Since my mother was so busy running the business, the rule in our house was: whoever cooks does not have to do the dishes. Once we moved to Lachine, the year I started grade 4, my cooking skills were pretty lax, so guess who has been doing dishes for 45 years? To boot, we have never invested in an automatic dishwasher, so all those dishes have been done the old fashioned way. I must confess that back then, we were still selling LOLA brushes from Holland or Germany, and I do remember that they were handy for cups and glasses. Yet even LOLA brushes had a round, solid, head so getting them into long, thin highball glasses, or bottles with a narrow opening, presented a problem. What I usually did was take a small sponge, stuff it down with the handle end of the LOLA and basta.
Well, it has been at least three decades since we stopped importing LOLA brushes, so I have been using whatever sponge (usually an off-cut) we had around to do dishes since. About a decade ago, I ran across a German manufacturer of white micro-fibre, and got and end roll from them as they did not want to transport it back to Europe. I thought there might be an opportunity for synergistic marketing, but did not have access to a sewing machine. So, I stapled a very thin sponge to the back side of the cloth – it looked like thin white carpet on one side, and the back was just the backing. At first, I was amazed at how well the German micro-fibre worked on dishes. The staples rusted, but held and I continued trying the product for some months. Honestly, I was disappointed when I realized that the micro-fibre side of my double sided invention stopped working. The thin (less than 3/8th of an inch) sponge was still going strong.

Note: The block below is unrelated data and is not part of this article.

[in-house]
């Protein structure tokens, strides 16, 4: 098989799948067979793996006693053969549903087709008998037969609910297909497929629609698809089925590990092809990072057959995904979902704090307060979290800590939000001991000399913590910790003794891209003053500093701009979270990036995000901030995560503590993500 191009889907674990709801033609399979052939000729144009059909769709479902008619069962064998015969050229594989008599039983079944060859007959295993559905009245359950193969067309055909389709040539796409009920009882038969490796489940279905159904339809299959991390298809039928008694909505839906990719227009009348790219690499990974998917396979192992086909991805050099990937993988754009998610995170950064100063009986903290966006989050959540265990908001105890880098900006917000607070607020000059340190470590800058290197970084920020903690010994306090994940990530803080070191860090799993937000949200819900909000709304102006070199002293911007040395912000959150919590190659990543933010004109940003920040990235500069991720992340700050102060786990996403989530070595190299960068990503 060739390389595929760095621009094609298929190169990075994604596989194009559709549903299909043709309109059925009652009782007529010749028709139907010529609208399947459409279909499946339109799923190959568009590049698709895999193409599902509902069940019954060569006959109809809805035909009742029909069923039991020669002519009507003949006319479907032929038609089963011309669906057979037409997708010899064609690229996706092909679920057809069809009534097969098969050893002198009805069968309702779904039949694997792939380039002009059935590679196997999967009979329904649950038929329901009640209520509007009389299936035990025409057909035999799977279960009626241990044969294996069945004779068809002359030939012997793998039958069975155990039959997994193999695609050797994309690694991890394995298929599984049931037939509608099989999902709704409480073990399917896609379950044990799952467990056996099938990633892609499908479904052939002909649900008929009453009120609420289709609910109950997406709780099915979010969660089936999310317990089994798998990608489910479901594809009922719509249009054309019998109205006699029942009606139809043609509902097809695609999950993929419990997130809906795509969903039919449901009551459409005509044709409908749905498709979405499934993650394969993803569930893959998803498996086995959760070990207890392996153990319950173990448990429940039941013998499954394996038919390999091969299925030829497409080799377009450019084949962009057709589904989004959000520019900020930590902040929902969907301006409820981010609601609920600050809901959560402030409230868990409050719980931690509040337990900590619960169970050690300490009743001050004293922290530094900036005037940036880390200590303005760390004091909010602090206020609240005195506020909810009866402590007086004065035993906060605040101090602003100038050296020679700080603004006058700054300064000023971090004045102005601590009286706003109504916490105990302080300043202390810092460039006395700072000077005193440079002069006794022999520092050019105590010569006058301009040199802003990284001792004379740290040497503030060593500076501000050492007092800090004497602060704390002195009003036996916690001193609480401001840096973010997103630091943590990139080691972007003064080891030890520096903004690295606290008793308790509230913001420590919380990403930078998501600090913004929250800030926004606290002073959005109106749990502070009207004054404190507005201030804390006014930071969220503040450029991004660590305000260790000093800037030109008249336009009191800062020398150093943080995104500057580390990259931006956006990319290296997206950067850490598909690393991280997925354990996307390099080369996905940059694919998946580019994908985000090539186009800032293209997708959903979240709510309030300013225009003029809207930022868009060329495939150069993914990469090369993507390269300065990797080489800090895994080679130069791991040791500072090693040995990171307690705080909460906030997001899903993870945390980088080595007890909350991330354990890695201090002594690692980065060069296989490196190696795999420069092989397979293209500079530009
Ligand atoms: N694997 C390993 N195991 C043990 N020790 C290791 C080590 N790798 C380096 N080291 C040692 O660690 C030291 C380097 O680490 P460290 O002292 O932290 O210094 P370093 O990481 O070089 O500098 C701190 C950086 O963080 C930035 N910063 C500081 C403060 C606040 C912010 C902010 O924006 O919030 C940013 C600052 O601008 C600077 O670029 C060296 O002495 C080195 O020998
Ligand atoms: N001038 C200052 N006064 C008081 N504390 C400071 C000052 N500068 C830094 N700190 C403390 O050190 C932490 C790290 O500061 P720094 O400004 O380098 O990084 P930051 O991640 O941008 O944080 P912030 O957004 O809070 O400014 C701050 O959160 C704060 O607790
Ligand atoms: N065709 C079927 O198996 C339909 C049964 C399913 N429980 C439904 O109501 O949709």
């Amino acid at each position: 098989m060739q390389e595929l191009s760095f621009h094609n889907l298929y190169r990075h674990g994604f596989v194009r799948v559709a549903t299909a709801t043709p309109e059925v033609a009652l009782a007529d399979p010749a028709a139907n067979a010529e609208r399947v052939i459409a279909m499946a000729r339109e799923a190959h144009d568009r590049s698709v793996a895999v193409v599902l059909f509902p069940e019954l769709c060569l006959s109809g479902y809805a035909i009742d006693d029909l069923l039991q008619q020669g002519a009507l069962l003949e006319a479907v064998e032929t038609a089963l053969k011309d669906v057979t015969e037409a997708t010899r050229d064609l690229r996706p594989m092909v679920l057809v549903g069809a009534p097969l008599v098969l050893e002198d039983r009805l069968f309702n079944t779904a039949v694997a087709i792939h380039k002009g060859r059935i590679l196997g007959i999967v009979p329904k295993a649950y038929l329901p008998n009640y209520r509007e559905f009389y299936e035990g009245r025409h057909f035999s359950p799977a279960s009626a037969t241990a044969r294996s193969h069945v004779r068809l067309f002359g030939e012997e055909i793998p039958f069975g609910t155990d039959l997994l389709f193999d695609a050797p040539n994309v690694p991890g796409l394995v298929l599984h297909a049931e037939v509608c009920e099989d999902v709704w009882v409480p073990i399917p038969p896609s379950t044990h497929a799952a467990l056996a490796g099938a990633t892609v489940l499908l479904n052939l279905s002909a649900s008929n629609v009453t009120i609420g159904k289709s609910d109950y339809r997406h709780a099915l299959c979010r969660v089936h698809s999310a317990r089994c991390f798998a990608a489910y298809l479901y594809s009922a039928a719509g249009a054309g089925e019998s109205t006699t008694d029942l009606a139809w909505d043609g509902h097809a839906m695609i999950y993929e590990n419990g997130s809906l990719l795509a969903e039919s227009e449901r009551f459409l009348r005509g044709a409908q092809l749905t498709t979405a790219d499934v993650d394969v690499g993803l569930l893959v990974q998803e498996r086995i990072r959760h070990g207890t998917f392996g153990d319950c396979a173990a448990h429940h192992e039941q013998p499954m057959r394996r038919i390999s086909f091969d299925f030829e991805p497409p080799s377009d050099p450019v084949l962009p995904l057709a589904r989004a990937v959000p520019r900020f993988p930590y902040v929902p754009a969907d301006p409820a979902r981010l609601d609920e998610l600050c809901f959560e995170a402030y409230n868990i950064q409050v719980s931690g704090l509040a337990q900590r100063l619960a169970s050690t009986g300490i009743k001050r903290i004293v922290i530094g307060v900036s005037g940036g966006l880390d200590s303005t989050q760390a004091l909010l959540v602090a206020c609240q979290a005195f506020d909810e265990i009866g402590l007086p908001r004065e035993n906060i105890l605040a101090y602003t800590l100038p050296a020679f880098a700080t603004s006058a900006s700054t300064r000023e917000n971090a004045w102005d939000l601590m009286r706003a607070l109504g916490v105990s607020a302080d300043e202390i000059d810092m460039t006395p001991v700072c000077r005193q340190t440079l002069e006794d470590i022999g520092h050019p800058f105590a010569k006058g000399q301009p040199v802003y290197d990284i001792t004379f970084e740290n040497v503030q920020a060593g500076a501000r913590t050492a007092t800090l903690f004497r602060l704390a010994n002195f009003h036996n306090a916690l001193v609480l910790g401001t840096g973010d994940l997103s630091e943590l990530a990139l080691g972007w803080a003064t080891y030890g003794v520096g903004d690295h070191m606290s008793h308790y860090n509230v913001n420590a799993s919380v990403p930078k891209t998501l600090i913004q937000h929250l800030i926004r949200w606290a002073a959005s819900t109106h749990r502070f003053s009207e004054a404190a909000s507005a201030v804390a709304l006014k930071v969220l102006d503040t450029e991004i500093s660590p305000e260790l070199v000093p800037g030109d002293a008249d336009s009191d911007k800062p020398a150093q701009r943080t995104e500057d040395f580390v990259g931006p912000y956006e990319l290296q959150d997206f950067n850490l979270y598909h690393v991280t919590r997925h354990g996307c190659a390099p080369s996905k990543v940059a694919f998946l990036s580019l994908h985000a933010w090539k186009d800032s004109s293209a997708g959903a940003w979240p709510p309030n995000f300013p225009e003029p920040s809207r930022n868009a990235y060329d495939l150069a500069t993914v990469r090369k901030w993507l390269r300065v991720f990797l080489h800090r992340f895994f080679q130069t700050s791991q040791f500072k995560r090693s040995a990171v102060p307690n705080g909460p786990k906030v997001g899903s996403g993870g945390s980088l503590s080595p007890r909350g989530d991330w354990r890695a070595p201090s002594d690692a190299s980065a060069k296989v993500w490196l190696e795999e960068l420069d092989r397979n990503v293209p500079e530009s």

What does all this have to do with the 7E? Well, it is rather shameful, when I think about it, that it took me over 4 decades to figure out a sponge size that not only does the dishes, it goes right into deep glasses and bottles. Even if your bottle is longer than this bioBob, the length allow you to fish is out easily after you have used the handle of a wooden spoon, or rubber spatula, to get to the bottom of a baby bottle. Someone with my size of hands, who has been making the best sponges on the planet all this time, should have figured this one out at least 30 years ago.